This chronic disease affects millions of people every year.
Diabetes refers to a grouping of relatively common diseases that affect how the body’s blood glucose (or more commonly, blood sugar) is regulated and utilized. Most people have heard of Type 1, Type 2, Gestational, or prediabetes at some point. Every year, 1.5 million Americans are diagnosed with diabetes. Due to its prevalence, there have been many misconceptions that have circled the rumor mill, leading to misinformation and confusion in regards its treatment and prevention. Separating fact from fiction is vital in order to properly handle diabetic symptoms.
Myth: Diabetics can’t eat sugar.
Fact: Consumption of sugar is not the only contributing factor. Weight, family history, age, and ethnicity also play a part. Additionally, sugar is vital to healthy cell life as it is an important energy source. That being said, all people should monitor their sugar intake, especially diabetics. How much sugar can eat depends on their medications and treatment plan with their doctor. Sugar should be ingested in moderation not only for diabetics, but also for people without it.
Myth: Obesity causes diabetes.
Fact: Although it is less common in slender people, not everyone with diabetes is overweight, and not all overweight people have this chronic condition. Genes play a factor in whether or not you develop the disease. According to the American Diabetes Association, “You inherit a predisposition to the disease then something in your environment triggers it.” That’s why it is important for everyone to maintain healthy dietary habits and prevent triggering diabetes.
Myth: Insulin shots hurt.
Fact: Aichmophobia, or a fear of needles, often gets brought up as a source of anxiety in regards to treatment for this chronic condition. The thought of injecting themselves every day can stress people out and make them less inclined to seek treatment. However, most people tend to find that insulin shots don’t hurt very much. Needles these days are much smaller, and inflict much less discomfort than their predecessors. The pain associated with insulin shots has been studied and was found to be markedly less painful than anticipated. Additionally, most diabetics do not require insulin injections and can be managed with pills.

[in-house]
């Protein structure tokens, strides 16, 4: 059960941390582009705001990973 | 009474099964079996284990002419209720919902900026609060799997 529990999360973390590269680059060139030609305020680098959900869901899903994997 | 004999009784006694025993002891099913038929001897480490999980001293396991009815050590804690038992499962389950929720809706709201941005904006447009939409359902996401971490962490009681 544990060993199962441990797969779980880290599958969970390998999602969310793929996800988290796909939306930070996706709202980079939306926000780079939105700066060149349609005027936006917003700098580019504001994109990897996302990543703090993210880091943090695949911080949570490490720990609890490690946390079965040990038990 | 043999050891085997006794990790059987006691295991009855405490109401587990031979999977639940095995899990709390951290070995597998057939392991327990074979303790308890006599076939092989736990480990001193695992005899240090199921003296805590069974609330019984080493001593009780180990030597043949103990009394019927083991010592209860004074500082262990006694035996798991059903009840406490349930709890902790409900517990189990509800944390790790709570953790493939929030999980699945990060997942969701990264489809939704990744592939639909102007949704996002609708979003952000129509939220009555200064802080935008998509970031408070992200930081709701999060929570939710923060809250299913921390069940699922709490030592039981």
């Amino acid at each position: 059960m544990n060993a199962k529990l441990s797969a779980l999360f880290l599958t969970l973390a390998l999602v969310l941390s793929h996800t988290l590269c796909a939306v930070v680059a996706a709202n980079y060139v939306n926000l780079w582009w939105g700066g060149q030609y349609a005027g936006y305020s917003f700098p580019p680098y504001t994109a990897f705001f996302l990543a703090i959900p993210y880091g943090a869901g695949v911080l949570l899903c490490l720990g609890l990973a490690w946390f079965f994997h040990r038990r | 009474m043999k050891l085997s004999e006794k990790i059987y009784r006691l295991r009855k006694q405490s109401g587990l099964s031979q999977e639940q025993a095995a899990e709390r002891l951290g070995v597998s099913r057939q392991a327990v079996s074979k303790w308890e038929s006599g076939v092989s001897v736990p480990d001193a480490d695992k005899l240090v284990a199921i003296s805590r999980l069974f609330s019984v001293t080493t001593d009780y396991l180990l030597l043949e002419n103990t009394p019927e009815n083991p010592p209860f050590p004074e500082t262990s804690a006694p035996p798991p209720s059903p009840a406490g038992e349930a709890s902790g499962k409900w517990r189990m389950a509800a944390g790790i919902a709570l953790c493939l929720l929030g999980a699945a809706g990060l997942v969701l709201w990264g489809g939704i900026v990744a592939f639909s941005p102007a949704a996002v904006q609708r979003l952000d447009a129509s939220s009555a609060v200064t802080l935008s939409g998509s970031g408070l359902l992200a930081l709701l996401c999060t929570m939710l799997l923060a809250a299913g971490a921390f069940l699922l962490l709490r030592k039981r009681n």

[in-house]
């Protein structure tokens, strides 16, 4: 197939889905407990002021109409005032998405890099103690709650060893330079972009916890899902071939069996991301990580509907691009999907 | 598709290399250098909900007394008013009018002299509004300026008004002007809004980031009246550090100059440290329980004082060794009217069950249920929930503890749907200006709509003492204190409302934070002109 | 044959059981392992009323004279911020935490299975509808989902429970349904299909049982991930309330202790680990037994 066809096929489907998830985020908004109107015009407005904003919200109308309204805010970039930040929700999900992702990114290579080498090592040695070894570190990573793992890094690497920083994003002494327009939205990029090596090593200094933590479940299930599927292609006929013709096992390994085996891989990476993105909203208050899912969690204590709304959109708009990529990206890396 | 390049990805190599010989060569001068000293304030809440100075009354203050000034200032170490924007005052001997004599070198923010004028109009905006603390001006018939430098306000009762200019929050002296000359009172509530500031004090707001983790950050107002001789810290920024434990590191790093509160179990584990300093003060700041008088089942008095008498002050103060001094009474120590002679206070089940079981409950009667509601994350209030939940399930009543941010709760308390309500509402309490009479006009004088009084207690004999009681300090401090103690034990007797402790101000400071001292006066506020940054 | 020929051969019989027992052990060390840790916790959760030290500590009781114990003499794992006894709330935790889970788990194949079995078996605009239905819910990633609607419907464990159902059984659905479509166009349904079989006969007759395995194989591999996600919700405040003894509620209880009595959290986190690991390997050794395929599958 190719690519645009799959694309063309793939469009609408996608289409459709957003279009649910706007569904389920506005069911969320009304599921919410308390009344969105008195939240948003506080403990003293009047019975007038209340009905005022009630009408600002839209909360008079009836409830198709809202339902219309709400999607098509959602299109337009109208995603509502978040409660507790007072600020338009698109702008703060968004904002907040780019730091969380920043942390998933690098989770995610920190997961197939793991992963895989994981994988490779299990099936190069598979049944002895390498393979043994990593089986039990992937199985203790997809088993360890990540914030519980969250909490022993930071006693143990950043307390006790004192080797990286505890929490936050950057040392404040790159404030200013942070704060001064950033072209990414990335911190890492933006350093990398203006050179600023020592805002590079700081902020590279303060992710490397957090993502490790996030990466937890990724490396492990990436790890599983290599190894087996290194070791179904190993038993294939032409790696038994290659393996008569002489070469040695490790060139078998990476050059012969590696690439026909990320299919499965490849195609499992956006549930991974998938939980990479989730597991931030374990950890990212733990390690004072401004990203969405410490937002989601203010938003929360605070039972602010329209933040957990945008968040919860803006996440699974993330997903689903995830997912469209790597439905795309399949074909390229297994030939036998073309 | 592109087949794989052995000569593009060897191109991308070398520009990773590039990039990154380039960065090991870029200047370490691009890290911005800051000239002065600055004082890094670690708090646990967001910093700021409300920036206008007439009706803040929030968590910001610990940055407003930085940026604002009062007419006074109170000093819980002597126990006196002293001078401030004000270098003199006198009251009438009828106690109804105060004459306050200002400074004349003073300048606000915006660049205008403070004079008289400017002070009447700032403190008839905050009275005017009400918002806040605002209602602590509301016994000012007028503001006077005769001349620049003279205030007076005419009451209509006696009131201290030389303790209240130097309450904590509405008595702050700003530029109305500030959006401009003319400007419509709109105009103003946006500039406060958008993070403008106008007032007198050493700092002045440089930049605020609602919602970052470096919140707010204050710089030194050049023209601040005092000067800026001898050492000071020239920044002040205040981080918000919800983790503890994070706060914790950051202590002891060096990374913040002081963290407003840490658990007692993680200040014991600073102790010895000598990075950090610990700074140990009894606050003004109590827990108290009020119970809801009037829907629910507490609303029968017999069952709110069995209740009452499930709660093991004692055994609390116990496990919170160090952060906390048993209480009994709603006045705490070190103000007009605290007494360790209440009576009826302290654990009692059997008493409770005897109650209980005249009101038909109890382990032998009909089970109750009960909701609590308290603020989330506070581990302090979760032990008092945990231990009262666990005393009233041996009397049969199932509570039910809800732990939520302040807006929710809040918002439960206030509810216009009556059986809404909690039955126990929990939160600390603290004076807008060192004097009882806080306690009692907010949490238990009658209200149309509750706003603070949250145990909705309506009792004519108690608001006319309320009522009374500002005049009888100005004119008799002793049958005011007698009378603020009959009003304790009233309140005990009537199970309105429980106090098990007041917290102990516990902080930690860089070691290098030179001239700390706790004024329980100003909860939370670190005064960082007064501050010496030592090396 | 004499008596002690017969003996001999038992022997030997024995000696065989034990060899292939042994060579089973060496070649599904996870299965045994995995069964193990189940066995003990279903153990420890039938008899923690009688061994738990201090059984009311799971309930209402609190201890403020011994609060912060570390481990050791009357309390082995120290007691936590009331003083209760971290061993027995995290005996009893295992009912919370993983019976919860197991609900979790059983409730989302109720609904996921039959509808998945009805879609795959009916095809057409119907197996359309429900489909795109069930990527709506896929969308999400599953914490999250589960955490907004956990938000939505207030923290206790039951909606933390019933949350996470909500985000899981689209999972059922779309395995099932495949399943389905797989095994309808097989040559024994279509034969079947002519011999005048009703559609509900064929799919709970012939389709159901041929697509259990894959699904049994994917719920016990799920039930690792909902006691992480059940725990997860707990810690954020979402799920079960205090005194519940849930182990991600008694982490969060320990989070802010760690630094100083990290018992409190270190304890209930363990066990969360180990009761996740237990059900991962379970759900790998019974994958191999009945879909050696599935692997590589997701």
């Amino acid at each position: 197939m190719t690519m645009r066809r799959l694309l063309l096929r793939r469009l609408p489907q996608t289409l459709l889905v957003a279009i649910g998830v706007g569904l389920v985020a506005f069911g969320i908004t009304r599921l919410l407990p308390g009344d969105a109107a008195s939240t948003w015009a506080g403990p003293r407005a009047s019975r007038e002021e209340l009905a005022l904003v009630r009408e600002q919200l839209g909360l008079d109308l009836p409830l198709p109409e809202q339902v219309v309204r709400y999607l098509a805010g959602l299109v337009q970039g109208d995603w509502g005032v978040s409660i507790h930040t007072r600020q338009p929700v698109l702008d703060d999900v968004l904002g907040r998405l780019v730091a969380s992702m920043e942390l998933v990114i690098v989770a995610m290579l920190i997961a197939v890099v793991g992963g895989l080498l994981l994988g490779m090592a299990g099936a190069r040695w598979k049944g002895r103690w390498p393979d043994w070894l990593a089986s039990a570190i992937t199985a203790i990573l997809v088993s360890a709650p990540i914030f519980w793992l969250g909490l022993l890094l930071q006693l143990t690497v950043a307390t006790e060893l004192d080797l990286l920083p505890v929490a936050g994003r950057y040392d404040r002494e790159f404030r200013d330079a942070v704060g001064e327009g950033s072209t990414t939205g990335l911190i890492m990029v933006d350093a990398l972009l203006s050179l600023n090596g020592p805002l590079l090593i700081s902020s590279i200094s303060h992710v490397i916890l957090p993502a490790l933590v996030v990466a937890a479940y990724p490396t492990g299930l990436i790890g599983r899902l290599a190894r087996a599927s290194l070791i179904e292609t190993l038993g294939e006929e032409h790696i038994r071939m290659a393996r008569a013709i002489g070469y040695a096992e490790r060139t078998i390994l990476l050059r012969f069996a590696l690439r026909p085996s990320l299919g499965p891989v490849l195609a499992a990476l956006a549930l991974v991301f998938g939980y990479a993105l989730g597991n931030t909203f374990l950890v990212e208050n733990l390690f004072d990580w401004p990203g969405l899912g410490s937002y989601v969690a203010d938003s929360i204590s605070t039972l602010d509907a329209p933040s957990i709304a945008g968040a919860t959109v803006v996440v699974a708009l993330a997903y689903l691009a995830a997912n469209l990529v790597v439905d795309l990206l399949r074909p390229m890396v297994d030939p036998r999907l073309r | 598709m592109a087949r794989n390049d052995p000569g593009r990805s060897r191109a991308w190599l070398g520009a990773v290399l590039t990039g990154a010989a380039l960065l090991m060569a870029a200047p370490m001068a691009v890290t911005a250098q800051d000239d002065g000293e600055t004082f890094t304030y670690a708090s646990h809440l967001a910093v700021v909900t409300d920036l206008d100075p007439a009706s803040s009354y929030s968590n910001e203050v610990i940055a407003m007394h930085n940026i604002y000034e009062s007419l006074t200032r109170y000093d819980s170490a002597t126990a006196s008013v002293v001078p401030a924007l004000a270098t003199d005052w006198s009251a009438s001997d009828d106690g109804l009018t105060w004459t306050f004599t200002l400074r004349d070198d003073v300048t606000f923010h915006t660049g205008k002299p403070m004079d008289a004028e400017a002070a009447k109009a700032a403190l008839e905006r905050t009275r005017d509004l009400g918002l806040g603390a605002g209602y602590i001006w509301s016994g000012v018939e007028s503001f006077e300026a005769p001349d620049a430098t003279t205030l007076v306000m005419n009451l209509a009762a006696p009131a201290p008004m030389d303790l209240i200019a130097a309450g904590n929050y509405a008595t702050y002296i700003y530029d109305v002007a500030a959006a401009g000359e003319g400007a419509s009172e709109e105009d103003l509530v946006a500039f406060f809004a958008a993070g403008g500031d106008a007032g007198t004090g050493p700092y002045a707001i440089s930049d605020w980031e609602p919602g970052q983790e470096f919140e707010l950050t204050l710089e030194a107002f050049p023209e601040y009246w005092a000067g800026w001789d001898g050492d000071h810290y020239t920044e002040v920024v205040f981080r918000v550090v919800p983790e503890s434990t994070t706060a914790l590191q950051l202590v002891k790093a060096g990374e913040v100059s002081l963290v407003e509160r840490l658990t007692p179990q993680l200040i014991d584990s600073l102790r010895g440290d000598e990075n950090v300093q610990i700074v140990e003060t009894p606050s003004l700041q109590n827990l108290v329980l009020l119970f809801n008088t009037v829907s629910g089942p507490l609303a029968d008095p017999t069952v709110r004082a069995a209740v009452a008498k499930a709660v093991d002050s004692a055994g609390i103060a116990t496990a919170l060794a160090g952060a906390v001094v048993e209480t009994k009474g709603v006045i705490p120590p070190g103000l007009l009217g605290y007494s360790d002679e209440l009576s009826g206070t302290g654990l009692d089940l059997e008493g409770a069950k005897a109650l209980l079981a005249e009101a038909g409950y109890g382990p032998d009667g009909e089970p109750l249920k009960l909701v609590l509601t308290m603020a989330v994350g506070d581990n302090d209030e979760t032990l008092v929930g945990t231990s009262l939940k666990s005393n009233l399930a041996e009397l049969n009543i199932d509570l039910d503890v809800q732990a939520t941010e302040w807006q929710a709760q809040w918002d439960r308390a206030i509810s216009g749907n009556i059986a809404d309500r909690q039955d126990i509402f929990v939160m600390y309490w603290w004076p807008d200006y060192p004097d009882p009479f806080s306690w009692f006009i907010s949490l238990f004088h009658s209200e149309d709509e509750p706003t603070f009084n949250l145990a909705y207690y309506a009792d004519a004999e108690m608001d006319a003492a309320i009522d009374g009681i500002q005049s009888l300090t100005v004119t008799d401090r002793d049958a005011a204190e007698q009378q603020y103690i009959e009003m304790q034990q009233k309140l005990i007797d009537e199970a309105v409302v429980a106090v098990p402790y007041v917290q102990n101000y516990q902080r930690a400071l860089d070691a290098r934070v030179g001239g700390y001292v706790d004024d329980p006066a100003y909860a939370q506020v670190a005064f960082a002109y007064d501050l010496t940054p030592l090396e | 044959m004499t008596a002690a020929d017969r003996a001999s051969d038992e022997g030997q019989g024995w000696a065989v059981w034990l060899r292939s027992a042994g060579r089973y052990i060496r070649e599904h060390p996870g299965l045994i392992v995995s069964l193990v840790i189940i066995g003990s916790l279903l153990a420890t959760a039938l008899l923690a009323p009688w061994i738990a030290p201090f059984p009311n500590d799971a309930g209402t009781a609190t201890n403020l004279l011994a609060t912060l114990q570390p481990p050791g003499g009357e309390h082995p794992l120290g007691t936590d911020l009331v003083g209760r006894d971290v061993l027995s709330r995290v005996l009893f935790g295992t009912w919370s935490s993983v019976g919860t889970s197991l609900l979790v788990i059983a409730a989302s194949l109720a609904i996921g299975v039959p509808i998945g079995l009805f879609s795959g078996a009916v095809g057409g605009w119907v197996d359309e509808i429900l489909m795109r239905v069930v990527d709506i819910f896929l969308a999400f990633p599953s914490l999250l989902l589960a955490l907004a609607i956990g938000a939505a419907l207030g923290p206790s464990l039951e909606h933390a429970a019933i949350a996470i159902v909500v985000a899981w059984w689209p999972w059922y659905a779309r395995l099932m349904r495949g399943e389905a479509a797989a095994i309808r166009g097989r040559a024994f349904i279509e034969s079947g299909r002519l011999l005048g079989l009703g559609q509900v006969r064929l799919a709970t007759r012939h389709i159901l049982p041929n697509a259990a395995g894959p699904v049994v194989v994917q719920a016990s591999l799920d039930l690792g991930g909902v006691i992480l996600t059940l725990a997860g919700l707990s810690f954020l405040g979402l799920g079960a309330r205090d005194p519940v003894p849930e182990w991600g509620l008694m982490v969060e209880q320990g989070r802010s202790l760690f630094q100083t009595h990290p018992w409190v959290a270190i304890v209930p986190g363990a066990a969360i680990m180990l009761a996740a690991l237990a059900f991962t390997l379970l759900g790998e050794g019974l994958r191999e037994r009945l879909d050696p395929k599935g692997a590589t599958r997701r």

Myth: Diabetes always results in amputation.
Fact: Although diabetes certainly can lead to an amputation, the rate of diabetic related amputations has steadily declined for the past several years. There are about 73,000 amputations performed in the United States every year as a result of this chronic condition, but that only accounts for a small portion of the 23.6 million diagnosed cases in the United States today. The truth is, adopting healthy diabetes management skills makes avoiding foot ulcers (which lead to amputation) fairly simple.
Myth: Diabetes isn’t that serious of a disease.
Fact: While it is perceived to be less threatening than cancer or other ailments, it should not be taken lightly. Diabetes kills more people in the United States than breast cancer and AIDS combined. One reason it seems less serious is because of how manageable it can be, but this doesn’t change the fact that it can be deadly.
Healthpointe is here to help set the record straight on the misinformation being spread about diabetes. For more information on diabetes management, call 888-719-8448 or make an appointment today to speak to one of our doctors.